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7 Practical Lessons From Misha Ali Of Bikroy For Early Stage Entrepreneurs

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Mar 27, 2017

Misha Ali, the Marketing Director of Bikroy, has seen it all. He attended school in the US and worked there during and after the first dot-com bubble that left tech industry crippled for years. Upon returning to Bangladesh after almost fifteen years, Misha worked in pharmaceutical industry for a while before moving to Bikroy as a Director of Marketing while also working on a handful of ideas of his own on the side. Most of those ideas failed. Misha saw the successful startup go bankrupt in the US during the bubble, as he recounts to FS in a recent interview, “within the six months of IPO, the share market tanked, the first tech bubble burst and our stock option were worth nothing and everybody left the company. The lesson for me was: if you don’t have a business model and you don’t generate value, no matter how much hype there is around you, you will go down”.

We had the pleasure of sitting down with Misha and ask him about lessons he learned. Here are a few of the valuable lessons he learned throughout his journey.

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Enter Misha Ali

1) Don’t build a technology solution without proving your assumptions.
For Oi Khali, a CNG hailing startup I tried, I I thought people want CNGs and there are so many CNGs, so I will build them an app to get CNGs. Done. It is as simple as that. But what I did not do was that I did not check before building the technology whether my assumptions were correct. For example, my assumption was that most CNG drivers have smartphones or will get them to join the service, which was not the case. That was a wrong assumption.

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2) You should not be scared of sharing your idea with people
People don’t buy into an idea, they buy into a person and if you can get some solid feedback you should share your idea openly with customers and peers alike.

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3) Taking risks is overrated.
Take risks but don’t take a stupid risk. Check what you are doing at every step. People who manage risk well are more successful. When you are starting out, make sure that you see a realistic picture of where you want to end up.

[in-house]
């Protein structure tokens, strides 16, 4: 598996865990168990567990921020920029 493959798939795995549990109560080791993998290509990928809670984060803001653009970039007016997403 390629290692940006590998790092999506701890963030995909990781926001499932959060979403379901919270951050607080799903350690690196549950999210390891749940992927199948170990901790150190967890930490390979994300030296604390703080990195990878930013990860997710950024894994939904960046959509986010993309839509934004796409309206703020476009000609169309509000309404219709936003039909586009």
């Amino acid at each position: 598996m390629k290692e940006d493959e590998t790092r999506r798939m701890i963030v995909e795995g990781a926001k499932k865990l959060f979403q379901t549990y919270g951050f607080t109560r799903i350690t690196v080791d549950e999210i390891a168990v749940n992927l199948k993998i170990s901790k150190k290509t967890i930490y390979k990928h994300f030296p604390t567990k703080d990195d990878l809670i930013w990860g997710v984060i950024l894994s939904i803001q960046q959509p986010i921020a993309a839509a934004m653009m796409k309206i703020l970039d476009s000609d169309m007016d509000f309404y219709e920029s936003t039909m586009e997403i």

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4) Cash is king for any startup.
Make sure that you have your cash flow numbers in the back of your mind at all times. If you lose track of that, your business is going down.

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5) The best way of starting a business is to start it with the most conservative assumptions because you prepares you for the worst and at the same time if things get better that’s great. When making projections, you can be very optimistic about your business plan if you want to fail quickly, but it is better to get as pessimistic as possible because that’s probably the real picture.

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6) You have to have people who are dedicated hundred percent and are willing to put in their everything.
Startups usually have a number of co-founders and none of them want to be full time. In one of our ventures, we’re all friends and families, we still are, as a result, what happened was one person would come in at 5:00 pm, another would at 8:00 pm and another would come and take the money. That’s not how you run a business.

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7) Ideas don’t matter, execution is what matter most.
I think everyone knows this by now but it is critical to revisit it often. Make sure that you have a working business model. Don’t make assumptions without testing them. Don’t do things without backing your assumptions up with data.


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